In the midst of exams and projects, it can be easy to forget that election day is just around the corner. Even though the president won’t be on the ballot this Nov. 4, voting this cycle will be more important than ever.
It is not surprising that voter turnout takes a big hit during midterm elections. Without the national hype of a two-horse-race, many people feel that their vote does not accomplish much in the off years. However, the notion that less than four in 10 voters decided the 2010 midterm election nationally is quite troubling to me. Considering that it only takes a majority of those who made it to the polls to decide an election, midterms are an excellent time for a very small amount of Americans to decide the future of the country.
As technology and mail-in voting make it easier for citizens to have their voices heard, college students face a number of challenges when it comes to voting. Unlike presidential years, voter registration drives have not been prevalent on campus. Remembering to register when many states have different deadlines and requirements can be tricky at best. Yet even for those already registered, the hurdles of voting while at college can be great. Whether you are trying to receive your ballot in the mail with enough time to post it back before the election or attempting to find the polling stations in Galesburg for the first time, things aren’t exactly laid out for you.
It is crucial to take a few minutes and figure out exactly how you are going to make sure your vote is counted in November. For me, this will consist of calling my parents to ask for their speedy sending of my mail-in ballot that should be arriving in a couple of days. For others, this may mean filling out absentee ballot requests, looking up precinct locations or arranging a trip to cast your vote in person. Whatever the effort, remember that midterm elections are especially prone to outside groups dominating the conversation. Simply by voting you are attacking the ability of these groups to sway the election in their favor.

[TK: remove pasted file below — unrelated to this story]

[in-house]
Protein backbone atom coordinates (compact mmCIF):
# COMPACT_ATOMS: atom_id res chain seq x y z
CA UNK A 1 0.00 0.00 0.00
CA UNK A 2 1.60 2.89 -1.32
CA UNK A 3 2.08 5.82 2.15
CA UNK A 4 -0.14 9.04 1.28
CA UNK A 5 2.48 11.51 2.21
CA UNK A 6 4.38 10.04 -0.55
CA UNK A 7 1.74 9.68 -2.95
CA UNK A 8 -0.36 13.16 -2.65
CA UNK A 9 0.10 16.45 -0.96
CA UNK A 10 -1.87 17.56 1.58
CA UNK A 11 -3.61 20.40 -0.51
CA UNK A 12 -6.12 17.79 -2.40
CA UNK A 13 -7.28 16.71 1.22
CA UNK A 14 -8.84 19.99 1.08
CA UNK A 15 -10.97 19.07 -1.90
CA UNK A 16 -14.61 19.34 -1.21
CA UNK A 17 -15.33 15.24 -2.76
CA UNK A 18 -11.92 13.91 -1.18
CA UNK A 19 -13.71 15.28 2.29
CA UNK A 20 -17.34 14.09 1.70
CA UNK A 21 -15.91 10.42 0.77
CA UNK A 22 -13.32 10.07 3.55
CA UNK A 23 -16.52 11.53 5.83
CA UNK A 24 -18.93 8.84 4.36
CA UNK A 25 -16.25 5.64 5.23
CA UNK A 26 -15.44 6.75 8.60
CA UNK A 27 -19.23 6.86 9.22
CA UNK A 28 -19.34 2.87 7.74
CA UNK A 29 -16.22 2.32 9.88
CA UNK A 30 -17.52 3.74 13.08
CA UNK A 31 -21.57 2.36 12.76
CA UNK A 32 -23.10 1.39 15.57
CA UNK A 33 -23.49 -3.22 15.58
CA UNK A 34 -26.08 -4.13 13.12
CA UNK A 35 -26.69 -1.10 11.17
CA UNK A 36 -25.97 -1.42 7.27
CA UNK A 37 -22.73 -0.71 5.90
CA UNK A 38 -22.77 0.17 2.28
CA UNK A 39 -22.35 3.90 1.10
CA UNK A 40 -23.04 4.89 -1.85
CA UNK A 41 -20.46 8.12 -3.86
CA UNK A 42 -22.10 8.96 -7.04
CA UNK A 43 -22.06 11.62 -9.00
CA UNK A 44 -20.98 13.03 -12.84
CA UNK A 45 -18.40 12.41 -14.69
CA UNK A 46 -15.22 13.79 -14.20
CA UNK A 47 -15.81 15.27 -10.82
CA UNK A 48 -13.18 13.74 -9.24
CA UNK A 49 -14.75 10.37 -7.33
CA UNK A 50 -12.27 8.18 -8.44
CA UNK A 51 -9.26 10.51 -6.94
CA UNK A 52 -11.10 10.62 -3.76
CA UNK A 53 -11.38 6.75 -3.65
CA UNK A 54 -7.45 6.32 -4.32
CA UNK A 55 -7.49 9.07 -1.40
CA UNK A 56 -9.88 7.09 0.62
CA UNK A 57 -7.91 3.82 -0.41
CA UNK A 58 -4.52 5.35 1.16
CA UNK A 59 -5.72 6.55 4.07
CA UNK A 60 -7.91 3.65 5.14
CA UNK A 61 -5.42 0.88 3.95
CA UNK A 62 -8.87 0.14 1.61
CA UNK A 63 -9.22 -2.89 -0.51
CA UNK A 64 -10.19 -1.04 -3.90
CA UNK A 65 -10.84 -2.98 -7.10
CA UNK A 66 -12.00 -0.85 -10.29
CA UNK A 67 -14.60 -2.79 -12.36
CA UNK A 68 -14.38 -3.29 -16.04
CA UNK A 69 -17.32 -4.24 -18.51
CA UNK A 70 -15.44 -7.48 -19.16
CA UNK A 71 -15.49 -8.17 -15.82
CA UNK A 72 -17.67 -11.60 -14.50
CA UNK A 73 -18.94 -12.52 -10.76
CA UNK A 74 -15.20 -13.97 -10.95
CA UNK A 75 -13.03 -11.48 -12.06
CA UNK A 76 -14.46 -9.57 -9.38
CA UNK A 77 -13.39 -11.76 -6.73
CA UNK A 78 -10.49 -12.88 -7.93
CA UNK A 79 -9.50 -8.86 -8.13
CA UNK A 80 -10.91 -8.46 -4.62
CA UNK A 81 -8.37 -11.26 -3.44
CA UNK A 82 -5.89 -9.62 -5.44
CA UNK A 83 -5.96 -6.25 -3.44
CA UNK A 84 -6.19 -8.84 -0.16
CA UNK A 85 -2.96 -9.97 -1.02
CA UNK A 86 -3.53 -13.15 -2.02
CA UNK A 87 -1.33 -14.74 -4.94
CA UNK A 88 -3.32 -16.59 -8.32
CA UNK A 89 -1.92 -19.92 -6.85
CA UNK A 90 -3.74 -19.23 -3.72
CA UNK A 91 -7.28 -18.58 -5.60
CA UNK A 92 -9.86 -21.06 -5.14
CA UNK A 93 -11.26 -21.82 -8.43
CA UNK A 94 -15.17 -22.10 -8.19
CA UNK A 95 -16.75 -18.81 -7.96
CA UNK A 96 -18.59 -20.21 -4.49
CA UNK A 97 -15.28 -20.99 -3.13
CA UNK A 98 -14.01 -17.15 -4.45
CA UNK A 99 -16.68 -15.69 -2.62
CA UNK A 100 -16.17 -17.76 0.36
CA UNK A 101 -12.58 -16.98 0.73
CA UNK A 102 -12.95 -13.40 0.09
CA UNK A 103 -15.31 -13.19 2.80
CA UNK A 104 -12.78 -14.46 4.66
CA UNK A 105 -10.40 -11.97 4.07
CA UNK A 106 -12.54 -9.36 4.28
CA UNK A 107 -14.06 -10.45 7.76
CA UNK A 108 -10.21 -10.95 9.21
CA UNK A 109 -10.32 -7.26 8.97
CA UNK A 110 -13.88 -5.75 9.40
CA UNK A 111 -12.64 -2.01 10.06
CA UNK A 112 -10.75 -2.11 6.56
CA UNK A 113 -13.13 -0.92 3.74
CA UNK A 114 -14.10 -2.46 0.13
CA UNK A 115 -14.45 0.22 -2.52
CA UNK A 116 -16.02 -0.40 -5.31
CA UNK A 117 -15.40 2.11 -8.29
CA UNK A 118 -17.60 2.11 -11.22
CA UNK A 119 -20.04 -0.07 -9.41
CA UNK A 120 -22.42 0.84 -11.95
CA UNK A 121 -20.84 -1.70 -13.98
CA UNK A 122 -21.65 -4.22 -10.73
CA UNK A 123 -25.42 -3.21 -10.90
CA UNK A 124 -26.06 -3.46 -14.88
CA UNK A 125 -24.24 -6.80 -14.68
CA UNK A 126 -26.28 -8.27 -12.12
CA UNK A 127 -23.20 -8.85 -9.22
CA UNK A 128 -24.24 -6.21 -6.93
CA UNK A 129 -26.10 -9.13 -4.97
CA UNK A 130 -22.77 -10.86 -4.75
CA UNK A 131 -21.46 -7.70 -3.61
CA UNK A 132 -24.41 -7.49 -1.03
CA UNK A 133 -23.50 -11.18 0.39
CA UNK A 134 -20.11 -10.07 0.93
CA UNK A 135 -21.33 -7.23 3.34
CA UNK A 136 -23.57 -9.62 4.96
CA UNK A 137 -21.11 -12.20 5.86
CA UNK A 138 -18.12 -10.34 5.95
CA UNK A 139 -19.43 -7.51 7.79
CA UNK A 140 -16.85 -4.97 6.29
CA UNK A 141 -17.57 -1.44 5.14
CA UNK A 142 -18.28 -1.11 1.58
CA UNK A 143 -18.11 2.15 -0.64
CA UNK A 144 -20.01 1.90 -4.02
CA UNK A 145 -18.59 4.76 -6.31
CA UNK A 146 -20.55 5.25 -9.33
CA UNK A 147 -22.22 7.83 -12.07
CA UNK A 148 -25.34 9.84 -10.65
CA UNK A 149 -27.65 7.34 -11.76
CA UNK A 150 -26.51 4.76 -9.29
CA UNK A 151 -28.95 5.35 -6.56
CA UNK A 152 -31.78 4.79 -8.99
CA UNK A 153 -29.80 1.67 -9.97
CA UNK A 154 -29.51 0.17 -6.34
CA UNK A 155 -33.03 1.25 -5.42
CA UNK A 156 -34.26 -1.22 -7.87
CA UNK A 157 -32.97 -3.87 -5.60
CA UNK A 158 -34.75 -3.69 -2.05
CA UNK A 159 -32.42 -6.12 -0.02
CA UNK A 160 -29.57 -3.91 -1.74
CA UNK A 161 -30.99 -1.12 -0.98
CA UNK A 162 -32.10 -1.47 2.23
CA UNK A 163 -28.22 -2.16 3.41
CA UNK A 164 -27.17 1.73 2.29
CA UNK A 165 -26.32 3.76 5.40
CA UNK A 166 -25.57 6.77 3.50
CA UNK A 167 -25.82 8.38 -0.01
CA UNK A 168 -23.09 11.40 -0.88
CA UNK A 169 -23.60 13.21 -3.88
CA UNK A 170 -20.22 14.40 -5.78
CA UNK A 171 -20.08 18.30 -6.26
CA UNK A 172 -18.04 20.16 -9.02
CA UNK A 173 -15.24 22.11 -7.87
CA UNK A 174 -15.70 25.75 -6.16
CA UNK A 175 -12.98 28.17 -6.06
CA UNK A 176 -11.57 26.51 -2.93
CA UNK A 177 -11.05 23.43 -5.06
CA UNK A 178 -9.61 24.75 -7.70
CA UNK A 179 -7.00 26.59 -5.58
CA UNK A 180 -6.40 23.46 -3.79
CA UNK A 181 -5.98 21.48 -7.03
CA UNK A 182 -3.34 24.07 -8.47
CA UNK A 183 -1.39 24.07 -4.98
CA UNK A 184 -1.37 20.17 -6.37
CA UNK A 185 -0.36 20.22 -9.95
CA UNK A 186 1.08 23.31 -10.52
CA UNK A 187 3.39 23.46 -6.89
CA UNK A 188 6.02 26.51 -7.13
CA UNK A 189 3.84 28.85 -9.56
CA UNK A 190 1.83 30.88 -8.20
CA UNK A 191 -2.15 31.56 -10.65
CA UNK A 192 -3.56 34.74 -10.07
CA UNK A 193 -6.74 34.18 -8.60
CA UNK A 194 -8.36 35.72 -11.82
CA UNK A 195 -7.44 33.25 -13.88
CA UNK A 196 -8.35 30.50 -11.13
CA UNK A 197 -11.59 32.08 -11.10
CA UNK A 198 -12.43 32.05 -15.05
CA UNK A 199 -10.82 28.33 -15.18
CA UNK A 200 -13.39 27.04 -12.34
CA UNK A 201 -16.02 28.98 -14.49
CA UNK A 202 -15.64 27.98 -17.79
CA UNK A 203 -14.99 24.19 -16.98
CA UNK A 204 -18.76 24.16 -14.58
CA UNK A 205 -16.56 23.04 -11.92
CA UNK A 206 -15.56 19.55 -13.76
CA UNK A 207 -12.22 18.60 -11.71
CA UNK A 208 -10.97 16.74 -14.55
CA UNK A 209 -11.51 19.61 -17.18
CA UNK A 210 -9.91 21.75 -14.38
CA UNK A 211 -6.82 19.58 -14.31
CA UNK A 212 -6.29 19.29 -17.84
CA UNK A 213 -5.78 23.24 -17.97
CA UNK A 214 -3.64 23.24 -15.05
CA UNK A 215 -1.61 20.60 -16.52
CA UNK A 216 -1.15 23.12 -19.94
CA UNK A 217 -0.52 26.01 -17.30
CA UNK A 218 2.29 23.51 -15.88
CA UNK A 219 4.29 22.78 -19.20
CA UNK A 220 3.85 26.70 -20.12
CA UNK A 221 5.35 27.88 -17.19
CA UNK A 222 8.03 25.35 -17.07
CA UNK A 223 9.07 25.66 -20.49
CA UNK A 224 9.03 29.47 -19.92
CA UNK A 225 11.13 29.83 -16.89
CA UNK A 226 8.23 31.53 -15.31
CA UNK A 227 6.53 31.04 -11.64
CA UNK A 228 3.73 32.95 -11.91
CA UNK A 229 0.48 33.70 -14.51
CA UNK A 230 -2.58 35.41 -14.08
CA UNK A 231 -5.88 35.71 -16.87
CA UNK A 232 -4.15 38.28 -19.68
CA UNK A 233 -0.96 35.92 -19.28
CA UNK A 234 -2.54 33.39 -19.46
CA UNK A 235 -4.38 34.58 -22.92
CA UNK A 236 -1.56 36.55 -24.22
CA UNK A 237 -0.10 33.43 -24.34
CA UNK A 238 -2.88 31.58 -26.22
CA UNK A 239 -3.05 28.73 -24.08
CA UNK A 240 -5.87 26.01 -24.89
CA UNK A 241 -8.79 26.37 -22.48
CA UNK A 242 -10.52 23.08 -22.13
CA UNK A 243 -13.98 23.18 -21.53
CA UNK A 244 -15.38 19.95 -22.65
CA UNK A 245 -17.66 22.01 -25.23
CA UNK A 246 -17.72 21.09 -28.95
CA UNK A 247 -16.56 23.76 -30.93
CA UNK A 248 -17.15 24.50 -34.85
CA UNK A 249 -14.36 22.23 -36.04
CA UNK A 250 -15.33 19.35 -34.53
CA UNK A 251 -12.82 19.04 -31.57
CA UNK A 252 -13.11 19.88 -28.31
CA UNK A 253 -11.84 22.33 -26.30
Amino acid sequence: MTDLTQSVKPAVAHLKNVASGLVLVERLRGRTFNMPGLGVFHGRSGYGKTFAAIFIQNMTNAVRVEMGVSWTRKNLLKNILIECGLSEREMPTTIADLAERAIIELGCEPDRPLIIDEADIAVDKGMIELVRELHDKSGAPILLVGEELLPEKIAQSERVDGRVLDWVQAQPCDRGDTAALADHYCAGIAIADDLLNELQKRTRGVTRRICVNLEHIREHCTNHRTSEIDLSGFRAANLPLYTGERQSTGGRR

With all that said, the hardest part of election season is still to come. All the work we put into securing our right to vote is wasted if we are not informed on the issues. It is easy to get caught up in the negative rhetoric of campaign season, but a quick search can tell you a lot about what your candidates really feel.
Voting records and many campaign contributions are still in the public records, making it easier than ever to see if you are supporting a candidate that cares about your interests. I encourage everyone to take an extra look at how their candidate does with donations under the $250 mark. A high number of smaller donations means a candidate is receiving their financing more from the people rather than corporate interests.
We spend a lot of our time on campus focusing on larger social issues and problems within our various communities. It is important that this awareness not be lost when we are looking to elect the representatives that lead our government. At a certain point, we must ask ourselves if the people we are casting our votes for are concerned about the real struggles being discussed on our campus daily.
Becoming an active citizen requires work and a bit of research, but our liberal arts education means nothing if we do not rise to the challenge.